Disagreements and Forgiveness Lived Out Through Church

Disagreements and Forgiveness Lived Out Through Church


It was a hard meeting on Sunday. Your church leaders knew it was going to be. 

We have not had a difficult budget for many years, and for circumstances ganged up to compress our leaders’ decision-making into the last few weeks before the Annual Meeting. 

So not only was our tight budget unwelcome news; it was the kind of surprise no one wants. People outside of Admin and Elders only got the info days before the meeting, which made it harder to grasp. And – realistically, with the imperfect “coverage” church communications offer – some people were just hearing it on Sunday afternoon. 

If there had been more time, leadership probably could have explained more the situation and how their solution was developed.  Of course, there still might have been disagreement about how to balance the budget.  

The times that we at Old First end up WITHOUT consensus-decisions are notable because they are rare. On Sunday, there were statements of opposition and nay votes. Talking afterwards with our new Co-moderators, Joanne and Kathy, we worry that even those who voted to approve the budget might have done so alongside some uncomfortable feelings.  

I want to thank everyone for getting through the business of the Annual Meeting as well as we did, particularly Holly. That had to be a very difficult time for her. 

One of you, in your wisdom, said to me a day or so later, “I am thinking that perhaps it is possible for a community / family that you love to do things that really alienate you, and yet you stick with them because they are your community / family.” Amen! 

Tough or contested decisions are not only awkward in a caring community. They can leave people feeling unwelcome or put out, a threat to the wholeness of our community. But it’s important to remember that some negative experiences or feelings do not take away all the positive you know at Old First and the good you have received here. 

I often wish that we – individually and collectively –  could dare and bear more discomfort in our church life. It would open before us possibilities we don’t  even imagine now for fear they would be  divisive.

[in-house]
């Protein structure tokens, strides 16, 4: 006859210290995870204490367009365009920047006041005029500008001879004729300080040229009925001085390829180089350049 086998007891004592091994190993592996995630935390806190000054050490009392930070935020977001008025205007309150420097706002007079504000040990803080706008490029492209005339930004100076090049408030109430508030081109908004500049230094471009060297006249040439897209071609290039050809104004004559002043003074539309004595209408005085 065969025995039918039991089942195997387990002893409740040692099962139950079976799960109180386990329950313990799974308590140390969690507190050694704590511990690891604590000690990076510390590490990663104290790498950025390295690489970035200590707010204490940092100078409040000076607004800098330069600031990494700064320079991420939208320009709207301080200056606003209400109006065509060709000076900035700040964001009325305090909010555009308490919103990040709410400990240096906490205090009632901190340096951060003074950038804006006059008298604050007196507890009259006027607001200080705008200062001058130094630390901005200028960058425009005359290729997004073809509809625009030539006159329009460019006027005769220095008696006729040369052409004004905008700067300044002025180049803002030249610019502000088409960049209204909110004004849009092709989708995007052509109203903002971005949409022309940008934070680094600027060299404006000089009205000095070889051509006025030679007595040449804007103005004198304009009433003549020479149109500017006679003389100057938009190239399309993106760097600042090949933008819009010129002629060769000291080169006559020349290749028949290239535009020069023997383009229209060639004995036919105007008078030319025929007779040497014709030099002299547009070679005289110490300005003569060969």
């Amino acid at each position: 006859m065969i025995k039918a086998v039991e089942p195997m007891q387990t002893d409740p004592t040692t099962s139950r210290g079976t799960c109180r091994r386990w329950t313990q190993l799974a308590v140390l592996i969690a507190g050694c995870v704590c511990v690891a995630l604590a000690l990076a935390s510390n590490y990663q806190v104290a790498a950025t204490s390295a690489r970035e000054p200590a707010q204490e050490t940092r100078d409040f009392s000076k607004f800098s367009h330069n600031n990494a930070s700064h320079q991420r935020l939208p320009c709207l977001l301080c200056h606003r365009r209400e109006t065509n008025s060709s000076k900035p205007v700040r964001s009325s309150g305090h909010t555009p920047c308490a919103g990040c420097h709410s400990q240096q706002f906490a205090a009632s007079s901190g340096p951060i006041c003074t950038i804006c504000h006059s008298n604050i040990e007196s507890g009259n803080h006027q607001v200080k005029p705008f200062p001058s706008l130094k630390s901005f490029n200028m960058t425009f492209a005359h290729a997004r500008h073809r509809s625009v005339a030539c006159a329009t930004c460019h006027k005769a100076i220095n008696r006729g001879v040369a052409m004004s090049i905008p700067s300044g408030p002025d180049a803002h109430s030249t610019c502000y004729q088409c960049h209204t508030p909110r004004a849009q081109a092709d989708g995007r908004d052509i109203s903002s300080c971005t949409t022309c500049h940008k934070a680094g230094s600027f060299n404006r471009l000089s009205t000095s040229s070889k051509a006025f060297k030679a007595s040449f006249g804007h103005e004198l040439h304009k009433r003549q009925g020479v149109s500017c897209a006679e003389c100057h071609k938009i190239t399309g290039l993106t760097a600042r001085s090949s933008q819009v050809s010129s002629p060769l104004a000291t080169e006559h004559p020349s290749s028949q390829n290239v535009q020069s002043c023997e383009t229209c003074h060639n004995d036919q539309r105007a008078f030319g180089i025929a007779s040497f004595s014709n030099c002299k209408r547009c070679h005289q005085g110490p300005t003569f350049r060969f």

Prospective members hear from me when joining the church, membership is also “for better or worse.” The brokenness we know in the other parts of our lives is also a part of church. Getting through the rough spots is about being honest, thankful and mature in our faith. In  fact, I think it’s often how our faith grows. 

When I was installed as Pastor at my second congregation, an extremely fractious, even troubled community, there arrived a note from an older colleague. Arthur couldn’t attend the installation, but having grown up in that congregation, he knew better than I what I was getting into. 

He wrote: “It won’t be easy. Misunderstandings too often multiply into factions. Tempers  flare. Voices get raised or squelched. Unkind words will be all too common. But how glorious when you all make it to the other side…” He was talking about forgiveness lived out in the life of the church. 

We have it awfully good at Old First in so many ways. But Joanna and Kathy hope that the new Elders can help us as a congregation grasp and grapple with the new dynamics of our budget, as we move into construction and the reorganization of our property and programs that entails. These next years could include some “growing pains” as we need to figure out how to stretch and / or redistribute our dollars to meet our mission. 

Through it all, may I ask as pastor, that we try our best to be kind to ourselves and one another. I think that’s what Jesus wants for us. In fact, he is and will be present with us to help us do just that.